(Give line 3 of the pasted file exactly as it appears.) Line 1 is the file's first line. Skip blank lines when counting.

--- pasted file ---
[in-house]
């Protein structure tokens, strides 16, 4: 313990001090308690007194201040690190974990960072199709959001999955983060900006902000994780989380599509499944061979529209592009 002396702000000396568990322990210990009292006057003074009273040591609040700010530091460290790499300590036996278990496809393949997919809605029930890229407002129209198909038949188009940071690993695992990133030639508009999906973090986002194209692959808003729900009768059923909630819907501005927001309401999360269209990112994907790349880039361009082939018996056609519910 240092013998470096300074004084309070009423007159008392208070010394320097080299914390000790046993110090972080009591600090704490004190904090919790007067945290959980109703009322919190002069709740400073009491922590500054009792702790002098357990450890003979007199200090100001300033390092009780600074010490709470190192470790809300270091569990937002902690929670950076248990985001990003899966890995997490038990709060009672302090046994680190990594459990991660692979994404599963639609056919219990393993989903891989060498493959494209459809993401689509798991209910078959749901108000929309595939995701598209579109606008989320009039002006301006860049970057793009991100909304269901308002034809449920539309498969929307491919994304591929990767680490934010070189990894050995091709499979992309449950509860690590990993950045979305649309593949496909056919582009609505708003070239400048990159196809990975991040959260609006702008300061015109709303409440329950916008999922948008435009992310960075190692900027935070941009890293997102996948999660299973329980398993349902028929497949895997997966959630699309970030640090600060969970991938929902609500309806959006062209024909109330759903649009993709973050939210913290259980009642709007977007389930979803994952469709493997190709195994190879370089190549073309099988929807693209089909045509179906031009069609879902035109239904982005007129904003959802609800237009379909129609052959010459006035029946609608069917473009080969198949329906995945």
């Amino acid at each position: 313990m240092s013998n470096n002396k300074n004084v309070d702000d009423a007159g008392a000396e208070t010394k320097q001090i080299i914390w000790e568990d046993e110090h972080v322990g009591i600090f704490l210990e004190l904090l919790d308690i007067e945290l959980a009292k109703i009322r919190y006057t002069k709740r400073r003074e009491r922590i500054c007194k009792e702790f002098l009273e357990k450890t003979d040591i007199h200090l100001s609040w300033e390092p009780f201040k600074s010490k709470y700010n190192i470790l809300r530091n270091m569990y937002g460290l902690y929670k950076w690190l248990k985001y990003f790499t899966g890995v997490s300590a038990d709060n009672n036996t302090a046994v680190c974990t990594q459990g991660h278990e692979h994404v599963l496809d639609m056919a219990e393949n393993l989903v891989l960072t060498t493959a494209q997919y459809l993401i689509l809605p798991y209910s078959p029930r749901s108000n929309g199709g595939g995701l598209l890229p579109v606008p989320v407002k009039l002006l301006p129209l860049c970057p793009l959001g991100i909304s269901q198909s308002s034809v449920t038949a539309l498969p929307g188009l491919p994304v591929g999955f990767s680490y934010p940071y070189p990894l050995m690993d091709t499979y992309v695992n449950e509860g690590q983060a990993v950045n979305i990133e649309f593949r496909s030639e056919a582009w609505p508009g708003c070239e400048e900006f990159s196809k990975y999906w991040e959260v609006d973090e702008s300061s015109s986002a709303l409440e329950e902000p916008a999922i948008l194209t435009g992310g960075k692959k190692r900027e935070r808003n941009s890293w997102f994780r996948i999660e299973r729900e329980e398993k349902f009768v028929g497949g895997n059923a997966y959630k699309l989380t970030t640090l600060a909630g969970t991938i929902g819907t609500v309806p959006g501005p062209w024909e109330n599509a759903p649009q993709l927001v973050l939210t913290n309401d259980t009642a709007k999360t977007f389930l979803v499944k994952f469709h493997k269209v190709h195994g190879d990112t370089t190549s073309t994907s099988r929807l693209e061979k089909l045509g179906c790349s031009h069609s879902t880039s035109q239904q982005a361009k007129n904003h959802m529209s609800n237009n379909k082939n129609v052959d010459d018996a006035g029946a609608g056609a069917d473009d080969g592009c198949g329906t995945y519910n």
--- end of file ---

């Amino acid at each position: 313990m240092s013998n470096n002396k300074n004084v309070d702000d009423a007159g008392a000396e208070t010394k320097q001090i080299i914390w000790e568990d046993e110090h972080v322990g009591i600090f704490l210990e004190l904090l919790d308690i007067e945290l959980a009292k109703i009322r919190y006057t002069k709740r400073r003074e009491r922590i500054c007194k009792e702790f002098l009273e357990k450890t003979d040591i007199h200090l100001s609040w300033e390092p009780f201040k600074s010490k709470y700010n190192i470790l809300r530091n270091m569990y937002g460290l902690y929670k950076w690190l248990k985001y990003f790499t899966g890995v997490s300590a038990d709060n009672n036996t302090a046994v680190c974990t990594q459990g991660h278990e692979h994404v599963l496809d639609m056919a219990e393949n393993l989903v891989l960072t060498t493959a494209q997919y459809l993401i689509l809605p798991y209910s078959p029930r749901s108000n929309g199709g595939g995701l598209l890229p579109v606008p989320v407002k009039l002006l301006p129209l860049c970057p793009l959001g991100i909304s269901q198909s308002s034809v449920t038949a539309l498969p929307g188009l491919p994304v591929g999955f990767s680490y934010p940071y070189p990894l050995m690993d091709t499979y992309v695992n449950e509860g690590q983060a990993v950045n979305i990133e649309f593949r496909s030639e056919a582009w609505p508009g708003c070239e400048e900006f990159s196809k990975y999906w991040e959260v609006d973090e702008s300061s015109s986002a709303l409440e329950e902000p916008a999922i948008l194209t435009g992310g960075k692959k190692r900027e935070r808003n941009s890293w997102f994780r996948i999660e299973r729900e329980e398993k349902f009768v028929g497949g895997n059923a997966y959630k699309l989380t970030t640090l600060a909630g969970t991938i929902g819907t609500v309806p959006g501005p062209w024909e109330n599509a759903p649009q993709l927001v973050l939210t913290n309401d259980t009642a709007k999360t977007f389930l979803v499944k994952f469709h493997k269209v190709h195994g190879d990112t370089t190549s073309t994907s099988r929807l693209e061979k089909l045509g179906c790349s031009h069609s879902t880039s035109q239904q982005a361009k007129n904003h959802m529209s609800n237009n379909k082939n129609v052959d010459d018996a006035g029946a609608g056609a069917d473009d080969g592009c198949g329906t995945y519910n």